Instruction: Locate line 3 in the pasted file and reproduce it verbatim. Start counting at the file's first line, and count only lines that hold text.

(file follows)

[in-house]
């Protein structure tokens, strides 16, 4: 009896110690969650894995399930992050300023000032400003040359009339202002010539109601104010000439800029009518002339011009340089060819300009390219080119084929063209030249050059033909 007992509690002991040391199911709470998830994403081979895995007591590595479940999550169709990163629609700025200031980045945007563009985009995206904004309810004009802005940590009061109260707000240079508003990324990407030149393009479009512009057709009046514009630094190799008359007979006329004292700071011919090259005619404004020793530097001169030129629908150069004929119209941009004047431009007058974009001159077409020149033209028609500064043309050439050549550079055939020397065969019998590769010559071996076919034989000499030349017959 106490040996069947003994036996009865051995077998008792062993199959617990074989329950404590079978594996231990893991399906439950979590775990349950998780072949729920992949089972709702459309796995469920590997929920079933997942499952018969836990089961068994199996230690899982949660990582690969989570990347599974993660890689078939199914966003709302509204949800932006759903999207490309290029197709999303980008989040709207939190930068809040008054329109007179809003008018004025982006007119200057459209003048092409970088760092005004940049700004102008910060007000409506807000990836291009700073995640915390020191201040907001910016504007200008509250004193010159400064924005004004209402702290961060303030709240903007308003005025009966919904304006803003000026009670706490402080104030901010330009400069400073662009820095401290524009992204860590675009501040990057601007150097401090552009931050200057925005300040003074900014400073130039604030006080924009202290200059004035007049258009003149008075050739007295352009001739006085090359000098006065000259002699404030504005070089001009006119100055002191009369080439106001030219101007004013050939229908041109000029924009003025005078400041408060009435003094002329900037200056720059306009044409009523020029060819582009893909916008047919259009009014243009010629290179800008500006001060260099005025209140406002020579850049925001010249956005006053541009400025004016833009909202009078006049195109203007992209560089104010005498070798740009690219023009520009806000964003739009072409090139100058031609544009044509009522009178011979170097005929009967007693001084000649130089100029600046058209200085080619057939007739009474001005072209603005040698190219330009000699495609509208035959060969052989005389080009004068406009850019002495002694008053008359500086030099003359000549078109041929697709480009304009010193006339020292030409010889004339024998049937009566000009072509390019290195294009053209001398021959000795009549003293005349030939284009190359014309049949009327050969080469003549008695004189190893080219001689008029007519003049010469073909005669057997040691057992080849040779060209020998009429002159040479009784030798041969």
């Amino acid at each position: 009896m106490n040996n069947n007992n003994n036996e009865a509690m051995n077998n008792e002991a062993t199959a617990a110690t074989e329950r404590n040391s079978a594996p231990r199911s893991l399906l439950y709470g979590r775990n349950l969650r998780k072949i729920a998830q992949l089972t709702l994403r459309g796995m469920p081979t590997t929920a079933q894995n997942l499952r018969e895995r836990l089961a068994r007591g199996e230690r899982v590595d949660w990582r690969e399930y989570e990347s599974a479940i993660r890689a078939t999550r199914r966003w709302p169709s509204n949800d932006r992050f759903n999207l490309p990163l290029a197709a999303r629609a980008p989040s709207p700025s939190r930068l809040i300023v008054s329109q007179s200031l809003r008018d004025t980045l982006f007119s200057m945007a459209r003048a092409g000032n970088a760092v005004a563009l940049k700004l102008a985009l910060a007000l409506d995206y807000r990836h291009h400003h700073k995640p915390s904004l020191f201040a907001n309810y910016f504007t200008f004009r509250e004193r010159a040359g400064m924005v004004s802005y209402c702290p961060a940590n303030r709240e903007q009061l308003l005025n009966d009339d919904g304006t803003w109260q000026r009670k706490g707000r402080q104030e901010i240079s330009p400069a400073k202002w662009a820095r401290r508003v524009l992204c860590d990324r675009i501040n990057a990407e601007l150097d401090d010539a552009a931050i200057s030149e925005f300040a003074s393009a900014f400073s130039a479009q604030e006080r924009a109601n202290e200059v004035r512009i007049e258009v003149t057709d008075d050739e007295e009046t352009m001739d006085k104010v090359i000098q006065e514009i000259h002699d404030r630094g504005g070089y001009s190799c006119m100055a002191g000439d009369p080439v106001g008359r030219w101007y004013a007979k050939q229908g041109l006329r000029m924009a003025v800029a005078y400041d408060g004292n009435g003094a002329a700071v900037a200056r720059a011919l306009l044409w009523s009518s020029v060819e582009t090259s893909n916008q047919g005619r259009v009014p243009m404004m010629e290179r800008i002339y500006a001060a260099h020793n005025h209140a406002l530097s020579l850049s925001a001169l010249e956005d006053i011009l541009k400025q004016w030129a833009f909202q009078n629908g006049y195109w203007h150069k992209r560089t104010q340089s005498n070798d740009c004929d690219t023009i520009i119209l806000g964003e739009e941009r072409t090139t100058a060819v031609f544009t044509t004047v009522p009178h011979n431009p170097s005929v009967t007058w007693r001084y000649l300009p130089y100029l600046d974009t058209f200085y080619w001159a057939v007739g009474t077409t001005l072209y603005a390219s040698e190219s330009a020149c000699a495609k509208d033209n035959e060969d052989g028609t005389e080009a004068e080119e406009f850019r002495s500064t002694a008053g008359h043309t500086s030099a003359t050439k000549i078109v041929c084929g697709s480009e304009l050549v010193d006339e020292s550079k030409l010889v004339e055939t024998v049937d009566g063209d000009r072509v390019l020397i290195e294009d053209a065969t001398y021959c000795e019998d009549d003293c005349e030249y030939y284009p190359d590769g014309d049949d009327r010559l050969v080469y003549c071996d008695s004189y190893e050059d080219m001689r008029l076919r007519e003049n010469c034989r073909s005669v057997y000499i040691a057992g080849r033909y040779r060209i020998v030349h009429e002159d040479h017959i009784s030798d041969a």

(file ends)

């Amino acid at each position: 009896m106490n040996n069947n007992n003994n036996e009865a509690m051995n077998n008792e002991a062993t199959a617990a110690t074989e329950r404590n040391s079978a594996p231990r199911s893991l399906l439950y709470g979590r775990n349950l969650r998780k072949i729920a998830q992949l089972t709702l994403r459309g796995m469920p081979t590997t929920a079933q894995n997942l499952r018969e895995r836990l089961a068994r007591g199996e230690r899982v590595d949660w990582r690969e399930y989570e990347s599974a479940i993660r890689a078939t999550r199914r966003w709302p169709s509204n949800d932006r992050f759903n999207l490309p990163l290029a197709a999303r629609a980008p989040s709207p700025s939190r930068l809040i300023v008054s329109q007179s200031l809003r008018d004025t980045l982006f007119s200057m945007a459209r003048a092409g000032n970088a760092v005004a563009l940049k700004l102008a985009l910060a007000l409506d995206y807000r990836h291009h400003h700073k995640p915390s904004l020191f201040a907001n309810y910016f504007t200008f004009r509250e004193r010159a040359g400064m924005v004004s802005y209402c702290p961060a940590n303030r709240e903007q009061l308003l005025n009966d009339d919904g304006t803003w109260q000026r009670k706490g707000r402080q104030e901010i240079s330009p400069a400073k202002w662009a820095r401290r508003v524009l992204c860590d990324r675009i501040n990057a990407e601007l150097d401090d010539a552009a931050i200057s030149e925005f300040a003074s393009a900014f400073s130039a479009q604030e006080r924009a109601n202290e200059v004035r512009i007049e258009v003149t057709d008075d050739e007295e009046t352009m001739d006085k104010v090359i000098q006065e514009i000259h002699d404030r630094g504005g070089y001009s190799c006119m100055a002191g000439d009369p080439v106001g008359r030219w101007y004013a007979k050939q229908g041109l006329r000029m924009a003025v800029a005078y400041d408060g004292n009435g003094a002329a700071v900037a200056r720059a011919l306009l044409w009523s009518s020029v060819e582009t090259s893909n916008q047919g005619r259009v009014p243009m404004m010629e290179r800008i002339y500006a001060a260099h020793n005025h209140a406002l530097s020579l850049s925001a001169l010249e956005d006053i011009l541009k400025q004016w030129a833009f909202q009078n629908g006049y195109w203007h150069k992209r560089t104010q340089s005498n070798d740009c004929d690219t023009i520009i119209l806000g964003e739009e941009r072409t090139t100058a060819v031609f544009t044509t004047v009522p009178h011979n431009p170097s005929v009967t007058w007693r001084y000649l300009p130089y100029l600046d974009t058209f200085y080619w001159a057939v007739g009474t077409t001005l072209y603005a390219s040698e190219s330009a020149c000699a495609k509208d033209n035959e060969d052989g028609t005389e080009a004068e080119e406009f850019r002495s500064t002694a008053g008359h043309t500086s030099a003359t050439k000549i078109v041929c084929g697709s480009e304009l050549v010193d006339e020292s550079k030409l010889v004339e055939t024998v049937d009566g063209d000009r072509v390019l020397i290195e294009d053209a065969t001398y021959c000795e019998d009549d003293c005349e030249y030939y284009p190359d590769g014309d049949d009327r010559l050969v080469y003549c071996d008695s004189y190893e050059d080219m001689r008029l076919r007519e003049n010469c034989r073909s005669v057997y000499i040691a057992g080849r033909y040779r060209i020998v030349h009429e002159d040479h017959i009784s030798d041969a």